So long as such a situation continues the contracts of the ward are not simply voidable but absolutely void. Herein lies the distinction in legal effect between a conservatorship and an insanity commitment, the latter rendering the contracts of the party voidable only. Cleaveland, Hewitt Clark, Connecticut Probate Law, § 572; 1 Willison, Contracts, p. 501, § 257; Griswold v. Butler, 3 Conn. 227; Brown v. Eggleston, 53 Conn. 110, 119, 2 A. 321; Church v. Rosenstein, 85 Conn. 279, 281, 82 A. 568.
As to the legal effect of the adjudication of June 21st, 1911, discharging the conservator: There being no evidence to the contrary, it will be presumed that the action taken by the court was regular and in accordance with the law. Schuster v. Johnson, 107 Conn. 133, 135, 139 A. 502; Salt's Textile Mfg. Co. v. Ghent, 107 Conn. 211, 215, 139 A. 694; Wheatley v. Dubuc, 93 Conn. 271, 276, 105 A. 616; Woodruff v. New York N.E. R. Co., 59 Conn. 63, 92, 20 A. 17.
The failure of the court to appoint a successor and the return of the possession of the property to the intestate, amounted in legal effect to a termination of the conservatorship, and thereafter the intestate was presumptively competent. Griswold v. Butler, 3 Conn. 227, 238.
The only legal ground for the action of the court in terminating the conservatorship and restoring possession of her property to the ward, was a finding that she had recovered her capacity and was again capable of managing her affairs and property. "To warrant the discharge of the [guardian] there must be clear and satisfactory proof that the party has been restored to mental soundness." 32 Corpus Juris, p. 674, § 325.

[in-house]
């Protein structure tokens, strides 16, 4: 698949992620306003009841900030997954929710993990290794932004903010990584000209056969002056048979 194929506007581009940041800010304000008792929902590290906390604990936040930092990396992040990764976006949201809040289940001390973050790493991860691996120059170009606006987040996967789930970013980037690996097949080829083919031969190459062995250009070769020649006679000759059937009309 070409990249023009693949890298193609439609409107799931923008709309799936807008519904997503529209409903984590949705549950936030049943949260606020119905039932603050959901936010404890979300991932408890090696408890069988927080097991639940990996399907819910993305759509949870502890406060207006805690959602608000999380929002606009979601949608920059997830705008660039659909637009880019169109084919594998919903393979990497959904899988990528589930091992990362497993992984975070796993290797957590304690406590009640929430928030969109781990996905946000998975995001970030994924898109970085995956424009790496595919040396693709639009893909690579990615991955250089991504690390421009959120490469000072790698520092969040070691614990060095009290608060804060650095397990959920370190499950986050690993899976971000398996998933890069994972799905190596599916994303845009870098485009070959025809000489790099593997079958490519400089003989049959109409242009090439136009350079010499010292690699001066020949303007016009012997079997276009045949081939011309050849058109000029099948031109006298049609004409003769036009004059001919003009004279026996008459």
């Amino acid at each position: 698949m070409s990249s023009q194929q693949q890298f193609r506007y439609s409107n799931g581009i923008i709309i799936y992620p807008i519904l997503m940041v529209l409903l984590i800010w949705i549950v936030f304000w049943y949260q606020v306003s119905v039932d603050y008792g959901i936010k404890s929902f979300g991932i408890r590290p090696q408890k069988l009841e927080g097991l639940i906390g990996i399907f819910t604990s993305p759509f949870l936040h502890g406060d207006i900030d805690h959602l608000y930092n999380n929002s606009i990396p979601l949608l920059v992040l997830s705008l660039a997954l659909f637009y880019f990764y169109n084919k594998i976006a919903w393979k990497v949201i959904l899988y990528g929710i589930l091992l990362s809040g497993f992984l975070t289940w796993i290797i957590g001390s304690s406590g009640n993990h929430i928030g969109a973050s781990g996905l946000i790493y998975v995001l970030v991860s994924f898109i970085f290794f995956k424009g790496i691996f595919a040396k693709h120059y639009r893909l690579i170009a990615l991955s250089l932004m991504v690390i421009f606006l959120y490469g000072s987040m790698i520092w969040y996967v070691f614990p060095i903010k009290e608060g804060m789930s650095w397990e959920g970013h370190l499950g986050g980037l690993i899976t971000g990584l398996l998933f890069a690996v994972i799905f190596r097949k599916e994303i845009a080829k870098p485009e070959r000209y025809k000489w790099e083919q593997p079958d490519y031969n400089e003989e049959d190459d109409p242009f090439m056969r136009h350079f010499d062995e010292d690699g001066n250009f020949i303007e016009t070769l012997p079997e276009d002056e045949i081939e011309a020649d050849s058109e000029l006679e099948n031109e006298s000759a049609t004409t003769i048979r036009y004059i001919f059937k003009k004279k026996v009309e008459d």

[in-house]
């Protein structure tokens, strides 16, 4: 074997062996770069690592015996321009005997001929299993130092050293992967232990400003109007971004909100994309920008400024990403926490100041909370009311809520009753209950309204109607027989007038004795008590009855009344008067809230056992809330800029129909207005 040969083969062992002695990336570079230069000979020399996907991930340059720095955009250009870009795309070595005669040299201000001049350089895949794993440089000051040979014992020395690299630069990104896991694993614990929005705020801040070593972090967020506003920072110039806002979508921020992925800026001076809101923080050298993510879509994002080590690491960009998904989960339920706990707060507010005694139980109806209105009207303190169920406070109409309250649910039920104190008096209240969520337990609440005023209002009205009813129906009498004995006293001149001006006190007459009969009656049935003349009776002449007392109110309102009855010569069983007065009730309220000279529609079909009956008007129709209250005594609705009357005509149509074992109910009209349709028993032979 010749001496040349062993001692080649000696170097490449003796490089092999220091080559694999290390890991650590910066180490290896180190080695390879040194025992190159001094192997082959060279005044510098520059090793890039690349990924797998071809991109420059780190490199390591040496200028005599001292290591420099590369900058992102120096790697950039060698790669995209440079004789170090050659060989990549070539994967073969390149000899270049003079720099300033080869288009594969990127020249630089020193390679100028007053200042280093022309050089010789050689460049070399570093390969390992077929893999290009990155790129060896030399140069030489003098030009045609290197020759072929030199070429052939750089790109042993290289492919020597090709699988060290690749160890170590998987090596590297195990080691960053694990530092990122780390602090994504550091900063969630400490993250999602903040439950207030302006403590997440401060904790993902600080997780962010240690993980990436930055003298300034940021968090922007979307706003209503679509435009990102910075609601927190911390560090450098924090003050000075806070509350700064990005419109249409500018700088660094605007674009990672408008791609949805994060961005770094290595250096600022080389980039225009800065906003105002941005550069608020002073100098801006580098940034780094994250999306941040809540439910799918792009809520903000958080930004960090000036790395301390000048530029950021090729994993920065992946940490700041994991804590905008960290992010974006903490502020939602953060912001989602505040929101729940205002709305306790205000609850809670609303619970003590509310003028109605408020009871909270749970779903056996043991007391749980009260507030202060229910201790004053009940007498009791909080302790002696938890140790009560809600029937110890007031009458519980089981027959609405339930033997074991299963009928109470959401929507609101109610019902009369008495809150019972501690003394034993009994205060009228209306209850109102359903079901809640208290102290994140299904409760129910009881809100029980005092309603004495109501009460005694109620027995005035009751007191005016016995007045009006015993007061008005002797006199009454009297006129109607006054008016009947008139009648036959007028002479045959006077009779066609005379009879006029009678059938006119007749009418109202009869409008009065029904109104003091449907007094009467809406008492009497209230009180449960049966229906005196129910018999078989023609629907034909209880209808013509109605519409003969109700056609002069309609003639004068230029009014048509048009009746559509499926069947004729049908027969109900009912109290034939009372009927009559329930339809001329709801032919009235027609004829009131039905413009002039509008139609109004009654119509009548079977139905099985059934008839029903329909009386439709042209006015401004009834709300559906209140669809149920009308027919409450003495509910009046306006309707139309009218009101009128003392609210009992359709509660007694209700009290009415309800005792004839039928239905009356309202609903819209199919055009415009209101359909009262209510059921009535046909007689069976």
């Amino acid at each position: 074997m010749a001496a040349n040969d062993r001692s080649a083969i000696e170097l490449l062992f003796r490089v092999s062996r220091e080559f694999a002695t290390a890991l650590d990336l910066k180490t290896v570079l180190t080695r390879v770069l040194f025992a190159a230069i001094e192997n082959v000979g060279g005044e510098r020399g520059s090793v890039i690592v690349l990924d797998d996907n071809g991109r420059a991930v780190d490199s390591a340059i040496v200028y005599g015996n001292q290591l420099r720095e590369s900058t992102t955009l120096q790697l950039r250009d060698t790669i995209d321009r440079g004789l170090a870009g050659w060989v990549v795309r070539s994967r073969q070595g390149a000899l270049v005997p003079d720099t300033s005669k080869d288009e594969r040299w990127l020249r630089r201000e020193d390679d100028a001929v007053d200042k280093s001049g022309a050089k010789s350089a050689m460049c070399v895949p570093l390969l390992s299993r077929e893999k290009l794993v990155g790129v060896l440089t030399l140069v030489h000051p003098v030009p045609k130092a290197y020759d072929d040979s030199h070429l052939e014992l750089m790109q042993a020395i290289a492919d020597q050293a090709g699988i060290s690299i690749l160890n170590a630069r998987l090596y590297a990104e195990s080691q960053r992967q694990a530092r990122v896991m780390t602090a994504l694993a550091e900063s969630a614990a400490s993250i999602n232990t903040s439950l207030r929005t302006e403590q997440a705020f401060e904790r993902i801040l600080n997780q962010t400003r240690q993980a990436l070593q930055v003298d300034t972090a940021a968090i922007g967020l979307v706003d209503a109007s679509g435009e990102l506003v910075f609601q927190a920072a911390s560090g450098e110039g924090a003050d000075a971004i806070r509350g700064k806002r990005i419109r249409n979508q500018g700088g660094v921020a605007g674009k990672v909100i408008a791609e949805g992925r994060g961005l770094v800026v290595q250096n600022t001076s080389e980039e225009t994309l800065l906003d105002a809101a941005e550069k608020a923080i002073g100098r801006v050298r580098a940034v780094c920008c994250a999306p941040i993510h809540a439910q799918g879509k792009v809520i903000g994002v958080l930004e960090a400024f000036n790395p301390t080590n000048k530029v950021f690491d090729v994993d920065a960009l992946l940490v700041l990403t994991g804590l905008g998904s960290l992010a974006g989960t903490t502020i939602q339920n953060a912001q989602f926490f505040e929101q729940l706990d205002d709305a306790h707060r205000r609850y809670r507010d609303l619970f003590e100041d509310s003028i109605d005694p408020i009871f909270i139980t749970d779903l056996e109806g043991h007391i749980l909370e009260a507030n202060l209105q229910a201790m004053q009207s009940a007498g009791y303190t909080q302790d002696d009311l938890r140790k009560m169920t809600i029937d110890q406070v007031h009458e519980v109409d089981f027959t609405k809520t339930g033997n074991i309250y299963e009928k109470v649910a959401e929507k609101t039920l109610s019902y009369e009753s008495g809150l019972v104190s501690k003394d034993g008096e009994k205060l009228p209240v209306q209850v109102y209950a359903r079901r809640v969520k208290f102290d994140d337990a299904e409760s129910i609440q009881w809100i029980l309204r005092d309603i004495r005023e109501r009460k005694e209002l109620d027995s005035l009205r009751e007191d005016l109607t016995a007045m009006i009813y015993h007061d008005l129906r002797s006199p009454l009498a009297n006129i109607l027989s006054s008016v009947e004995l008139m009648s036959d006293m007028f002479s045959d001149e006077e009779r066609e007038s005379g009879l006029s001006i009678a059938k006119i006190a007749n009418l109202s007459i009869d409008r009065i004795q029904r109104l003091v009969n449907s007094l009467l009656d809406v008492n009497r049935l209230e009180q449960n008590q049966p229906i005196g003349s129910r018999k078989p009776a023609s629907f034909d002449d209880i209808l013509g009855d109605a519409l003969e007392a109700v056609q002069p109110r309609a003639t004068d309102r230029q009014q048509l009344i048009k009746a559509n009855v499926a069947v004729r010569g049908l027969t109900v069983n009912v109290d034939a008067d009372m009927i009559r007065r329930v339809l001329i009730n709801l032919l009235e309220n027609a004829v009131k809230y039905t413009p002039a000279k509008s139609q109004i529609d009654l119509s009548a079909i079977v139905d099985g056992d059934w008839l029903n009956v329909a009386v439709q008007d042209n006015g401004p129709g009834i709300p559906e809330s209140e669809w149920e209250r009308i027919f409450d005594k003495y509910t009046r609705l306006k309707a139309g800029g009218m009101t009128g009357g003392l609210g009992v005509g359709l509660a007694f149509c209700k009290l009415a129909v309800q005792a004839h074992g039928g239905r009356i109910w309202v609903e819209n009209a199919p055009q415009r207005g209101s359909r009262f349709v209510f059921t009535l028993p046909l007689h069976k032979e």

Since the statute requires it to be done, we must also presume that the possession of her property was in fact restored to the intestate upon the discharge of the conservator. General Statutes, Rev. 1902, § 243, now General Statutes, Rev. 1930, § 4821.
The conclusion is inevitable that the action of the Court of Probate in terminating the conservatorship under the circumstances, completely and legally annulled the original decree, leaving the intestate with presumed contractual capacity.
Our conclusions of law and the finding of facts as corrected taken together, dispose adversely to her, of the plaintiff's allegations in the complaint, of incompetence and incapacity on the part of the intestate to manage her affairs on the one hand, and the domination and control, and improper and fraudulent influence over the intestate, as well as the fraudulent conspiracy, on the part of the defendants, on the other hand.